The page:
Well, I'll just say that your post just about kicked my ass and i will probably have to read it ten more times and do several internet searches before i actually know what your talking about. Thank you, though! Seriously -It all seems very necessary and relevant for me at this stage in the game...
Old 4 weeks ago
  #11
Lives for gear
 
s wave's Avatar
Get Reaper NATIVE LINUX it is free - awesome small community - noobs get treated incredibly. (It has the separate click track - metronome - and you can change sound or use your own sound) Just use it as a multi track DAW to render your Audacity tracks till you get a little more comfortable. Or you can just open Reaper then open 'AUDACITY' in the 'external editor' SO essentially you are just using Audacity and you tracks are automatically copied and transferred to REAPER. I still use Audacity in this capacity - so nice....

Or take a look at ARDOUR probably the simplest straight forward DAW around (free too)... or down load a live boot OS (from flash - thumbdrive) like 'Federa Jam' Many audio programs pre-loaded ez to use... this is free also gl
Old 4 weeks ago
  #12
Lives for gear
Quote:
Originally Posted by cajundaddy View Post
Every DAW these days has a significant learning curve
Not really.

Check Mixcraft. Fully capable DAW and easy to get up to speed on, in fact that's why I chose it. Free trial version and only about $60 for the standard version (they have a "pro" one which includes Melodyne for I think about $90).

Reason would be my second choice for similar reasons.

Pro Tools would be dead last. One of the most laughably overpriced, user-unfriendly pile of crap software apps I've ever used.
Old 4 weeks ago
  #13
If I need a click track in Reason I use a drum machine.
Old 4 weeks ago
  #14
Here for the gear
I have somewhere about ability 5 in Ableton Live 10. On a scale of 1-10. I use Audacity all the time. It multitracks and has a lot of great features. I don't feel at a loss when using it, collaboration is a different story though. I do know quite a few pros who admit to using Garageband and Audacity.
Old 4 weeks ago
  #15
Quote:
Originally Posted by T.M.A. View Post
What is the most bonehead easy program that will print visible click tracks that has a simple tempo adjustment feature and can multitrack? Think of a digital tape machine with wheels...
Studio One
Old 4 weeks ago
  #16
Here for the gear
 
PMTSTudio's Avatar
easy to afford daws

Quote:
Originally Posted by T.M.A. View Post
Hey guys!!

I've written a ton of material and am going to attempt to record it myself. I am really bad at using DAWS. Like, really bad...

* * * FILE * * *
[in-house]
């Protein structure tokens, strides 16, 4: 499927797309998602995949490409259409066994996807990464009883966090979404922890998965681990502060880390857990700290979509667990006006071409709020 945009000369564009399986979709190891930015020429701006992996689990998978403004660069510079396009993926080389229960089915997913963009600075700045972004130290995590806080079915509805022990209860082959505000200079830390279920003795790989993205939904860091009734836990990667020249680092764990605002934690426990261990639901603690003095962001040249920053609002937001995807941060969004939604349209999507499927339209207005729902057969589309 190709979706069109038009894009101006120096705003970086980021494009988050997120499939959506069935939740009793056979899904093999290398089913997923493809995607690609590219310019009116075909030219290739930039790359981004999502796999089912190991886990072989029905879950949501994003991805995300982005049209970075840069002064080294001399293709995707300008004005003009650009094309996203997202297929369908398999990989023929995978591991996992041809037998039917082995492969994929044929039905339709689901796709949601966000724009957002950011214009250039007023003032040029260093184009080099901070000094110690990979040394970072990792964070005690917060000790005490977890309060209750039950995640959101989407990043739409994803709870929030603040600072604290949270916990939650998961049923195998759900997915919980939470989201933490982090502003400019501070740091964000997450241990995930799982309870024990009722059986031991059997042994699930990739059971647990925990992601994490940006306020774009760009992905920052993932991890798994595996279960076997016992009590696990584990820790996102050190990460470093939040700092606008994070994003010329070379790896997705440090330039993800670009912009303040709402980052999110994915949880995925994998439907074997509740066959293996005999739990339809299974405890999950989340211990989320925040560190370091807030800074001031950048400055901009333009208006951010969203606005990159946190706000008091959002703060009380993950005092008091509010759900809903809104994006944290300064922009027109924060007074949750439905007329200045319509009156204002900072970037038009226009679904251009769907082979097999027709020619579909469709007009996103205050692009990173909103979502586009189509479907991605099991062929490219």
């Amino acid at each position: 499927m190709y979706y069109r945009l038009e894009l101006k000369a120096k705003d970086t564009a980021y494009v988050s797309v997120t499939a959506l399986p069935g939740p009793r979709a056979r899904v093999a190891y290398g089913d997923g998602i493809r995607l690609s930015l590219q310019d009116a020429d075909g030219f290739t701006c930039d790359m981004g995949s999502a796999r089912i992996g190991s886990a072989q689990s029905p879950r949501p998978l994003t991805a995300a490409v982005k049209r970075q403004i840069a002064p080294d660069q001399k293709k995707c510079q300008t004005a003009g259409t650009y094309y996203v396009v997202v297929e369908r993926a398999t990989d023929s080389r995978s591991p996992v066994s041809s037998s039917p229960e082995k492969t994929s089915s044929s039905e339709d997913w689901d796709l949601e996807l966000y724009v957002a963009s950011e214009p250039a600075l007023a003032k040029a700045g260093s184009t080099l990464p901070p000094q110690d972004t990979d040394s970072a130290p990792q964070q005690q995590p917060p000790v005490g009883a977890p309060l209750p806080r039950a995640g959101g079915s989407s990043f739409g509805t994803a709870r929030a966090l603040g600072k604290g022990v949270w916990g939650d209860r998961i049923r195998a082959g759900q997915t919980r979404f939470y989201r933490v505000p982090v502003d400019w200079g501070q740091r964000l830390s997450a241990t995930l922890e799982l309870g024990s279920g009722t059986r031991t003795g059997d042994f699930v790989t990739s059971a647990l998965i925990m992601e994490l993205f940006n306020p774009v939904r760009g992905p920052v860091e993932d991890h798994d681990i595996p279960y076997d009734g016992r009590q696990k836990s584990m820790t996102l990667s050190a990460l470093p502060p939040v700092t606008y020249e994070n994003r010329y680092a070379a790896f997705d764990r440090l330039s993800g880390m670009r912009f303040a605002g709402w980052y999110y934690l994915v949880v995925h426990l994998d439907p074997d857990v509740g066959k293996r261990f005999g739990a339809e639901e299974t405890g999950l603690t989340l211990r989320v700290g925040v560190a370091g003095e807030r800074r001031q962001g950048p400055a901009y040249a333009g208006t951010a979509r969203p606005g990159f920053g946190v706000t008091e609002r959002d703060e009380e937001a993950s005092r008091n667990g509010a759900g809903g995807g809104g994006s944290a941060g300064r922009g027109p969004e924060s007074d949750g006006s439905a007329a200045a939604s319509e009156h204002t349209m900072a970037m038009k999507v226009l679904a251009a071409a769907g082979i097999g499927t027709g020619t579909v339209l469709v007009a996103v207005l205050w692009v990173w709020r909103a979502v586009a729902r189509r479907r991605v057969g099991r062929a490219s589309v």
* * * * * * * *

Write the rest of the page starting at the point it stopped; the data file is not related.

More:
I've been using Audacity as basically a sketch pad and would continue to use it for finals, but IT CAN'T MULTITRACK!!! The most awesome features of Audacity are the Tempo Adjustment and the Click Track. Sooo easy...

I downloaded REASON, but that doesn't have a click feature like Audacity. It has something called a metronome, which doesn't make itself into an individual track and is difficult to use...

I've been working in protools at a friends house and that is actually much more like Audacity. They have a light version, but $30 a month and i think it might be too much for my needs.

What is the most bonehead easy program that will print visible click tracks that has a simple tempo adjustment feature and can multitrack? Think of a digital tape machine with wheels...

Sorry for the post guys. It hurt me more than it hurt you...

Reaper ,Harrison mix buss,both under 100$ both multitrack capable
Old 4 weeks ago
  #17
Gear Head
 

+1 for mixcraft
The simplicity and features are just awesome for the pricepoint.

Also Mulab from Mutools is great for what it delivers.

If you have some kind of mackie controller, the implementation in Mixcraft is just awesome.
Old 4 weeks ago
  #18
Here for the gear
 

Logic/GarageBand

I use GarageBand because I worked for 19 years with 11-year olds. The learning curve is so steep it almost does not exist. A kid gets a 20 minute navigation tour and "BANG!" she's making her own music. The ONLY drawback is you need a Mac. Since a used iMac can go from $100 to $500 and a new one or laptop anywhere from $1000 to stupid expensive I think you should consider them. I can run GarageBand on a 6 year old macbook Air. I can keep it simple or just go super deep into edits and effects.

WRNING: The click is not a track! You turn the metronome (clicker) on and off as needed from the tempo change box right at the top of the screen.